If you check the source for Vector, you will see that a few methods are synchronized. It, basically, makes Vector "thread-safe". Meaning, if you have a multi-threaded code, no two threads can access those methods at the same time.
But, for most uses, you don't need that (all that checking creates additional overhead). That's why they made ArrayList. Those two are basically synchronized and unsynchronized versions of the same thing. By "unsynchronized" they mean, for instance, if you have two threads and both start adding elements to the list, there is no guarantee what will happen.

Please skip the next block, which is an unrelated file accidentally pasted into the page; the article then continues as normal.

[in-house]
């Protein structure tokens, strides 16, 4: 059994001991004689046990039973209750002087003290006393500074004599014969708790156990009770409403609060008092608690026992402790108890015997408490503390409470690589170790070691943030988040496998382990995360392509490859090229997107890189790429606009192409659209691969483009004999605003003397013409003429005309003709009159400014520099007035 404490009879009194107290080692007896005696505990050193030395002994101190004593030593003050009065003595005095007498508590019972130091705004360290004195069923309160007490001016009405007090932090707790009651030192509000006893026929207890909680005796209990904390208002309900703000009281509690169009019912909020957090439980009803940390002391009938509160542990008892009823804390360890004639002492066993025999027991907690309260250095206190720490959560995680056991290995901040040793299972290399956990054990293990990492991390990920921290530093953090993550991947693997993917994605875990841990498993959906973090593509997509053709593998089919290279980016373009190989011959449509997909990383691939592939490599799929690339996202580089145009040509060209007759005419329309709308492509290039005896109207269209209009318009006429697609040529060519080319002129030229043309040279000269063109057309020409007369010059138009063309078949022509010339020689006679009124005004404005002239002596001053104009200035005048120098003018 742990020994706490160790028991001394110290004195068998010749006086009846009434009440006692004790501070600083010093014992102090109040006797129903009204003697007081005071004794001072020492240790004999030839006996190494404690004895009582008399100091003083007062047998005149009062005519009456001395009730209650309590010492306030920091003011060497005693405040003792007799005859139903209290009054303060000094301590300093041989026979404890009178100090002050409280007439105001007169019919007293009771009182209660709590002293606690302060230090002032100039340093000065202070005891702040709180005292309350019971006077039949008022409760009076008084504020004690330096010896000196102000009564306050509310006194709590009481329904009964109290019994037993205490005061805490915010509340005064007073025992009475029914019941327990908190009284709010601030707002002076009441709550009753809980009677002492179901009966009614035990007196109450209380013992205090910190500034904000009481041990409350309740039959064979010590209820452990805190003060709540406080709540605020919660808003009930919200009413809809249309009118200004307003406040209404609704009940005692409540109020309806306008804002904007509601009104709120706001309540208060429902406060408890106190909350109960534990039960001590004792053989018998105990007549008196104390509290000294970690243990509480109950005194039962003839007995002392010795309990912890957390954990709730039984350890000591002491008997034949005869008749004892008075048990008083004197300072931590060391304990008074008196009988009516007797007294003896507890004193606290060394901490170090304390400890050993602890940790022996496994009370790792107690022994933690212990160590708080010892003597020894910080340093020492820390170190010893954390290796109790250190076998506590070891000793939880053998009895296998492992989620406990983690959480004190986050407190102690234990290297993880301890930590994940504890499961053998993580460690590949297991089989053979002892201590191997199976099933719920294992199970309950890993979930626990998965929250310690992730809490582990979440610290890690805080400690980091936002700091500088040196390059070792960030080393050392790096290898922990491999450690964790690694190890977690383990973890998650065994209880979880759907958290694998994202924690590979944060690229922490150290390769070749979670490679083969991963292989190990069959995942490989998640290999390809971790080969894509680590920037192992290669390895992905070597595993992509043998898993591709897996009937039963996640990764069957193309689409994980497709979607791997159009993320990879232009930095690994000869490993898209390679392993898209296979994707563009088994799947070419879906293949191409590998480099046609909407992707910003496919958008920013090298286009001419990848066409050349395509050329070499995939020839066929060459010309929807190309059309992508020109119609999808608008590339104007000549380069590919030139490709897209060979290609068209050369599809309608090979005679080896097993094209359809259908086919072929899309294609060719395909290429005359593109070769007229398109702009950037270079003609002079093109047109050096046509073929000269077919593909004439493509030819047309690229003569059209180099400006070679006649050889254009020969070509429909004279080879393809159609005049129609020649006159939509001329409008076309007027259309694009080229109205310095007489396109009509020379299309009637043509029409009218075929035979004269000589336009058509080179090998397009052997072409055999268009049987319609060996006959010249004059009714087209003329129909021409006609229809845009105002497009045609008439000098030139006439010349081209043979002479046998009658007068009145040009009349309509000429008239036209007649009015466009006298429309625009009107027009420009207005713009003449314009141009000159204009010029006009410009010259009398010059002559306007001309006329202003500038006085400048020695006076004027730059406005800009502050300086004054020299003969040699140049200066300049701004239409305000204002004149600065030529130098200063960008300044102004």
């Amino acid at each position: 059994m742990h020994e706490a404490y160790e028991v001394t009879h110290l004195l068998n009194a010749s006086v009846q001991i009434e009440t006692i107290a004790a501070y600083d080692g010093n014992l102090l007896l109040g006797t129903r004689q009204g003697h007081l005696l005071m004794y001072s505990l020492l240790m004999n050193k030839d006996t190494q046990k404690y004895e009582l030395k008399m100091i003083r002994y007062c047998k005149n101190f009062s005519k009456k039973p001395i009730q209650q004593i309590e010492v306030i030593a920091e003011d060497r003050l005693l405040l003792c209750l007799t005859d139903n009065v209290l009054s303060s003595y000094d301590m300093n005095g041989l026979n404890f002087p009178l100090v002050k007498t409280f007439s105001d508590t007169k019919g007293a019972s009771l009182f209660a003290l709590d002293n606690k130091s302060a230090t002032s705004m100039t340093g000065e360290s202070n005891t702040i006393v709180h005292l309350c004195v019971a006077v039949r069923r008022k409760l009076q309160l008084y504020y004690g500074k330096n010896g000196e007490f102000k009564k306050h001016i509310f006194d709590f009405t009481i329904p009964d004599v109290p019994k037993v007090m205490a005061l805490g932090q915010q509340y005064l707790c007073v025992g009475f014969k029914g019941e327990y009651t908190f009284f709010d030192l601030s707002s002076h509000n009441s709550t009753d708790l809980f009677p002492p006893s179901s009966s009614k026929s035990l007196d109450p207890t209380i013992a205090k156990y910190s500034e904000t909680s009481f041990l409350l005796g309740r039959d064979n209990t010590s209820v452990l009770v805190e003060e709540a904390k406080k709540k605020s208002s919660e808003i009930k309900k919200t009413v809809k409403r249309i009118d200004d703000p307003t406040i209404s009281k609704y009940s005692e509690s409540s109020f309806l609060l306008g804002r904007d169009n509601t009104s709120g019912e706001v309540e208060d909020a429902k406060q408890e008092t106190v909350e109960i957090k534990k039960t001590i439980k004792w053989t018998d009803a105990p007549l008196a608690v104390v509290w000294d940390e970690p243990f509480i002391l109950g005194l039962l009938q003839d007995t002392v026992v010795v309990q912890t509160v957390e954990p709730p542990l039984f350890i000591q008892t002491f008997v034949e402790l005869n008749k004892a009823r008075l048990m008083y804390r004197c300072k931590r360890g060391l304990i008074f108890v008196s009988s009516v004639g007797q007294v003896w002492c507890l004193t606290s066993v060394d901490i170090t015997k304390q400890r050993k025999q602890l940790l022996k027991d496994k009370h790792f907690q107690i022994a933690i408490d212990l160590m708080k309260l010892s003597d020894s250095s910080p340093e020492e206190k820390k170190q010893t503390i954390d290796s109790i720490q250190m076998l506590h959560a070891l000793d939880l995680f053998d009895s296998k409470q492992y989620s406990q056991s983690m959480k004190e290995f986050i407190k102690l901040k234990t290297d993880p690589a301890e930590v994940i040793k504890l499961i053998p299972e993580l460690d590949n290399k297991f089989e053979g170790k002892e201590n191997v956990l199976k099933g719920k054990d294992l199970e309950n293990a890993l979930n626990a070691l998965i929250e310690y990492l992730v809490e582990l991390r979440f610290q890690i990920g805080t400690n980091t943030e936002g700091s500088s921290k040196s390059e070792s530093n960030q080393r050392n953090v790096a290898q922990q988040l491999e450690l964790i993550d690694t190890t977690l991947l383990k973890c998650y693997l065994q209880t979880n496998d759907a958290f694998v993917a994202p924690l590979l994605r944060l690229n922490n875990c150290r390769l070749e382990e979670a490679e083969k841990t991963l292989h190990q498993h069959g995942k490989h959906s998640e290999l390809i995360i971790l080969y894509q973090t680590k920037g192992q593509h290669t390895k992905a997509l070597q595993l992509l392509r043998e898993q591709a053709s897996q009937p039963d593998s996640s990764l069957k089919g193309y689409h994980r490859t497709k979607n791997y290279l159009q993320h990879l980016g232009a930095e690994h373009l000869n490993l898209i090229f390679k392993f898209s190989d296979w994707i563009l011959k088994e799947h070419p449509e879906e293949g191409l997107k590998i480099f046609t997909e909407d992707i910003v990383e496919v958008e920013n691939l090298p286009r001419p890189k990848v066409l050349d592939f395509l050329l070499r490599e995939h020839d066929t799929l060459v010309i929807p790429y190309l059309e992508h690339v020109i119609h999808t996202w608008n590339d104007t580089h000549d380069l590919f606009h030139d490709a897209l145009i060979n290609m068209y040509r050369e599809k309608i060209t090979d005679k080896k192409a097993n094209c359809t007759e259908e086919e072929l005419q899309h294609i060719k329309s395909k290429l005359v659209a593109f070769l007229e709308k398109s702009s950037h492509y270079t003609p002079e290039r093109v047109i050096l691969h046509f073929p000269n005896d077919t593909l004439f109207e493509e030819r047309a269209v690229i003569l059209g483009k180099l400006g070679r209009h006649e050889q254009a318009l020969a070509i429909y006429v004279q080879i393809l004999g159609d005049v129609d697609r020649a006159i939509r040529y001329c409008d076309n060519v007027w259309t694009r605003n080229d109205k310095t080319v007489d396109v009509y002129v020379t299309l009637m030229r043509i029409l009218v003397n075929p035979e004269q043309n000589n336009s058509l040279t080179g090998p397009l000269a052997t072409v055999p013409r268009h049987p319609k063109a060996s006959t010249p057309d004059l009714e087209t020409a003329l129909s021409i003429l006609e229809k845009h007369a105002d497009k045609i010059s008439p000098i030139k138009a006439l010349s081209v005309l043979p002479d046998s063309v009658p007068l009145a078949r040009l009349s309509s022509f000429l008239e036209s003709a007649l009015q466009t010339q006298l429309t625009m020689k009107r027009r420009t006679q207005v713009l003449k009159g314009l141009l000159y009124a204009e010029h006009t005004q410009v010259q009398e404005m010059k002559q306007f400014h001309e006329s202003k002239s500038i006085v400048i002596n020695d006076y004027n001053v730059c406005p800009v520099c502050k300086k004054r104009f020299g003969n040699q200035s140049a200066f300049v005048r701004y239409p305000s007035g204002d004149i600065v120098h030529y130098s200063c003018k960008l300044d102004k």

You can synchronize ArrayList if you want to (or any Collection, for that matter). Then you lock the whole list when needed.
Same goes for Hashtable vs HashMap.
I think they kept Vector and Hashtable because Java versions have to be backward compatible. ArrayList and HashMap are supposed to be more efficient. I will paraphrase Kawigi - people usually use Vectors because either they learned Java B.C.("before Collections") or they learned Java after learning C++ STL.
Of course, in UVa Java, all you have are Vector and Hashtable